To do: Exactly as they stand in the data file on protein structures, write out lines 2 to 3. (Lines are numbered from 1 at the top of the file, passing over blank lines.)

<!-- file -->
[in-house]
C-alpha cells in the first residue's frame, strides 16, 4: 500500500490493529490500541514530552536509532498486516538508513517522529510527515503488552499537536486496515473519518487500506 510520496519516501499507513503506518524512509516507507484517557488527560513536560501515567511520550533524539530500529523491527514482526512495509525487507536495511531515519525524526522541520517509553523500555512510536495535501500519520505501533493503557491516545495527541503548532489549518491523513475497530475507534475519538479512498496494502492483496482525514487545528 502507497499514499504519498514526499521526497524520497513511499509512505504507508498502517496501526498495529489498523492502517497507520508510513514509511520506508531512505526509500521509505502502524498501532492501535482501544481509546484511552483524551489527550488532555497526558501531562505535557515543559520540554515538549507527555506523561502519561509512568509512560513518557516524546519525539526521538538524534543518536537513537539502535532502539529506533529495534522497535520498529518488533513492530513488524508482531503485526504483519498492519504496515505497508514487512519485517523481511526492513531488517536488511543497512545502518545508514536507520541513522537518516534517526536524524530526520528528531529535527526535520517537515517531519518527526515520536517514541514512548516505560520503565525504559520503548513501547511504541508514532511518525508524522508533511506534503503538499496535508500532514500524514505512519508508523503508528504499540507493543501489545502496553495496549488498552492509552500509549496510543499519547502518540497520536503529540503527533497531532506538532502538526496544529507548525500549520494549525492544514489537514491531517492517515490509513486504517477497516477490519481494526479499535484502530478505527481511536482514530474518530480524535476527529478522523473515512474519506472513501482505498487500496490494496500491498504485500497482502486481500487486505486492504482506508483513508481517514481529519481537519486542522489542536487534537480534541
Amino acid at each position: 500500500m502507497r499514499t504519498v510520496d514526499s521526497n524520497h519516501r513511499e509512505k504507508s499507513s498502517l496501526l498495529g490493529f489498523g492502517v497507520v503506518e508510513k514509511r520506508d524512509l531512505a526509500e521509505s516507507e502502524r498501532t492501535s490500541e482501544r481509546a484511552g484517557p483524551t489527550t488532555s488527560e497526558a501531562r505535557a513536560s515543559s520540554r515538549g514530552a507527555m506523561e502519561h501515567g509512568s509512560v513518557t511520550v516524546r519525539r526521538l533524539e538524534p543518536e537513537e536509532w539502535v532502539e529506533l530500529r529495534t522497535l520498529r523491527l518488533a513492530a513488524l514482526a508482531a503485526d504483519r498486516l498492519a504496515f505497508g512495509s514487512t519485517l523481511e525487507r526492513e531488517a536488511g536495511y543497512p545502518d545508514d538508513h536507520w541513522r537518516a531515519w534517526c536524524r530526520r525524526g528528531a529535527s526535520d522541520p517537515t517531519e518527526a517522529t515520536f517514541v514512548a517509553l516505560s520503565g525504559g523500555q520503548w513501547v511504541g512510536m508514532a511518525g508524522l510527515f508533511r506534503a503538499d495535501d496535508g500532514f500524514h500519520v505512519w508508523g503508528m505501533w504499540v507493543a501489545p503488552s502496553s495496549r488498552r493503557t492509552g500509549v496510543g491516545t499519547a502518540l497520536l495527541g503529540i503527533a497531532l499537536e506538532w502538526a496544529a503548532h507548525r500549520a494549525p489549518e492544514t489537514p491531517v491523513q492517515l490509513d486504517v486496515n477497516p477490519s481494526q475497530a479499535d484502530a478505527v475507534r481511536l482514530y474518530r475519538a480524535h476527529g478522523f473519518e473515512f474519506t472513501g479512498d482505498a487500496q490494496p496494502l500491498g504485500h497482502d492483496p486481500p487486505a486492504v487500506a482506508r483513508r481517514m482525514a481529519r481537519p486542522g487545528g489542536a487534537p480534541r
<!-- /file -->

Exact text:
C-alpha cells in the first residue's frame, strides 16, 4: 500500500490493529490500541514530552536509532498486516538508513517522529510527515503488552499537536486496515473519518487500506 510520496519516501499507513503506518524512509516507507484517557488527560513536560501515567511520550533524539530500529523491527514482526512495509525487507536495511531515519525524526522541520517509553523500555512510536495535501500519520505501533493503557491516545495527541503548532489549518491523513475497530475507534475519538479512498496494502492483496482525514487545528 502507497499514499504519498514526499521526497524520497513511499509512505504507508498502517496501526498495529489498523492502517497507520508510513514509511520506508531512505526509500521509505502502524498501532492501535482501544481509546484511552483524551489527550488532555497526558501531562505535557515543559520540554515538549507527555506523561502519561509512568509512560513518557516524546519525539526521538538524534543518536537513537539502535532502539529506533529495534522497535520498529518488533513492530513488524508482531503485526504483519498492519504496515505497508514487512519485517523481511526492513531488517536488511543497512545502518545508514536507520541513522537518516534517526536524524530526520528528531529535527526535520517537515517531519518527526515520536517514541514512548516505560520503565525504559520503548513501547511504541508514532511518525508524522508533511506534503503538499496535508500532514500524514505512519508508523503508528504499540507493543501489545502496553495496549488498552492509552500509549496510543499519547502518540497520536503529540503527533497531532506538532502538526496544529507548525500549520494549525492544514489537514491531517492517515490509513486504517477497516477490519481494526479499535484502530478505527481511536482514530474518530480524535476527529478522523473515512474519506472513501482505498487500496490494496500491498504485500497482502486481500487486505486492504482506508483513508481517514481529519481537519486542522489542536487534537480534541
Amino acid at each position: 500500500m502507497r499514499t504519498v510520496d514526499s521526497n524520497h519516501r513511499e509512505k504507508s499507513s498502517l496501526l498495529g490493529f489498523g492502517v497507520v503506518e508510513k514509511r520506508d524512509l531512505a526509500e521509505s516507507e502502524r498501532t492501535s490500541e482501544r481509546a484511552g484517557p483524551t489527550t488532555s488527560e497526558a501531562r505535557a513536560s515543559s520540554r515538549g514530552a507527555m506523561e502519561h501515567g509512568s509512560v513518557t511520550v516524546r519525539r526521538l533524539e538524534p543518536e537513537e536509532w539502535v532502539e529506533l530500529r529495534t522497535l520498529r523491527l518488533a513492530a513488524l514482526a508482531a503485526d504483519r498486516l498492519a504496515f505497508g512495509s514487512t519485517l523481511e525487507r526492513e531488517a536488511g536495511y543497512p545502518d545508514d538508513h536507520w541513522r537518516a531515519w534517526c536524524r530526520r525524526g528528531a529535527s526535520d522541520p517537515t517531519e518527526a517522529t515520536f517514541v514512548a517509553l516505560s520503565g525504559g523500555q520503548w513501547v511504541g512510536m508514532a511518525g508524522l510527515f508533511r506534503a503538499d495535501d496535508g500532514f500524514h500519520v505512519w508508523g503508528m505501533w504499540v507493543a501489545p503488552s502496553s495496549r488498552r493503557t492509552g500509549v496510543g491516545t499519547a502518540l497520536l495527541g503529540i503527533a497531532l499537536e506538532w502538526a496544529a503548532h507548525r500549520a494549525p489549518e492544514t489537514p491531517v491523513q492517515l490509513d486504517v486496515n477497516p477490519s481494526q475497530a479499535d484502530a478505527v475507534r481511536l482514530y474518530r475519538a480524535h476527529g478522523f473519518e473515512f474519506t472513501g479512498d482505498a487500496q490494496p496494502l500491498g504485500h497482502d492483496p486481500p487486505a486492504v487500506a482506508r483513508r481517514m482525514a481529519r481537519p486542522g487545528g489542536a487534537p480534541r